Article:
EC-29. Polymer Sorption of VOCs for Indoor Air Quality and Atmospheric Sampling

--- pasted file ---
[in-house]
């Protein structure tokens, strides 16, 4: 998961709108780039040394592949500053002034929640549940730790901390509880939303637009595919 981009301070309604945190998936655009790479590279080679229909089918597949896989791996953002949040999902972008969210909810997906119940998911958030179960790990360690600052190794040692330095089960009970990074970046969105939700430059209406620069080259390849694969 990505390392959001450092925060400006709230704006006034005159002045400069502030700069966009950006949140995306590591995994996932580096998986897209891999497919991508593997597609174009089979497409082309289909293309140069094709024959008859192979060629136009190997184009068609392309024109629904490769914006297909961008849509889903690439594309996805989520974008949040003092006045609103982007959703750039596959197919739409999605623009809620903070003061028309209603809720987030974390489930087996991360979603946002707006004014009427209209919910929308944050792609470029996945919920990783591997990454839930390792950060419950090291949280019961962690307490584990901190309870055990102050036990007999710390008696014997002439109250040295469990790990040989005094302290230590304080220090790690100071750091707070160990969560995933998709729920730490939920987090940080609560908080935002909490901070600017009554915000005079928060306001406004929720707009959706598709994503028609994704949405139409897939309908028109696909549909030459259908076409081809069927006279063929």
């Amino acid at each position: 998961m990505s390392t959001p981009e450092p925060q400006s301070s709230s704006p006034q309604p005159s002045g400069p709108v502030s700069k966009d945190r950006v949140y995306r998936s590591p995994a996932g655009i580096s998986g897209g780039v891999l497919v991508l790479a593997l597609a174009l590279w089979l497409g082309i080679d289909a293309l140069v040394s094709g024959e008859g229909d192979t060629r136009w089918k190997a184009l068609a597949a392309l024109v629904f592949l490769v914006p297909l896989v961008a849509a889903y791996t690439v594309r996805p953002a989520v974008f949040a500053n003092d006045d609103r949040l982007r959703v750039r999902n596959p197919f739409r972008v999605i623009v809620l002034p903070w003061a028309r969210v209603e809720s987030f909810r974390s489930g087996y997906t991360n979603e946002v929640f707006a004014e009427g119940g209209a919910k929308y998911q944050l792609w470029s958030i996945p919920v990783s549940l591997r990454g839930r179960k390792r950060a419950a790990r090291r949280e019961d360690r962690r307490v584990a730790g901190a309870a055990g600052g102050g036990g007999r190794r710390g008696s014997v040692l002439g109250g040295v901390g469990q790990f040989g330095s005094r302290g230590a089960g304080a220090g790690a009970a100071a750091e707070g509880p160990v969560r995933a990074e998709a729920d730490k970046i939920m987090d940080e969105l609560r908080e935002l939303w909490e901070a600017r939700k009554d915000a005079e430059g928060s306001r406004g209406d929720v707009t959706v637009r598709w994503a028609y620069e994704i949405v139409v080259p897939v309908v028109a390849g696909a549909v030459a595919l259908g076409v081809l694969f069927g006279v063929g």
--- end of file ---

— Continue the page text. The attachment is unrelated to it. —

Polymers comprise a substantial fraction of the surfaces in indoor environments, where we spend about 90% of our time. It is well-known that polymers absorb gas-phase volatile organic compounds (VOCs), which directly affect indoor and outdoor air quality, but few studies have investigated the interactions between polymers relevant to indoor materials and VOCs. To better understand the role of carpets on indoor air quality, we have extended recent studies from our groups on polymer-VOC interactions to include polymers relevant to carpets (nylon, polyester, polypropylene, polyethylene), as well as carpet itself. We use a Vocus proton transfer mass spectrometer to measure sorption of a series of 2-ketones by polymer or rolled-carpet tubes. Then, we use two sorption models adapted from Pagonis et. al. (2017) and Algrim et. al. (2020) to quantify sorptive capacities (and for highly-sorptive polymers, VOC diffusion coefficients) for these materials. The polymers were found to increase in sorptive capacity as: nylon, polyester, polypropylene and polyethylene. Polypropylene and polyethylene (often used in carpet backing) are more sorptive for the same geometry. However, nylon and polyester (the materials of carpet fibers), do comparable sorption when scaled up to account for the enormous surface area of carpet fibers. The sorptive capacities of carpet polymers suggest that carpet indoors is comparable in sorptive capacity to paint (Algrim et al. 2020) and wood (Ziola et al. 2022). Sorption experiments also showed that nylon carpet irreversibly sorbs strong acids. While testing carpet-relevant polymers for VOC sorption, we tested a few additional polymers relevant to atmospheric sampling, including TSI conductive silicone tubing. We found that conductive silicone tubing only transmits very high-volatility compounds (C* > 1e7 ug m-3, such as terpenes and more volatile species). We have demonstrated the use of a system with tubing of multiple polymer materials as a separator of gas-phase compounds into volatility classes. This technique could be useful e.g. for measuring chemical characteristics (i.e. OH reactivity or SOA potential) of complex mixtures of gas-phase compounds (such as ambient air) according to volatility class.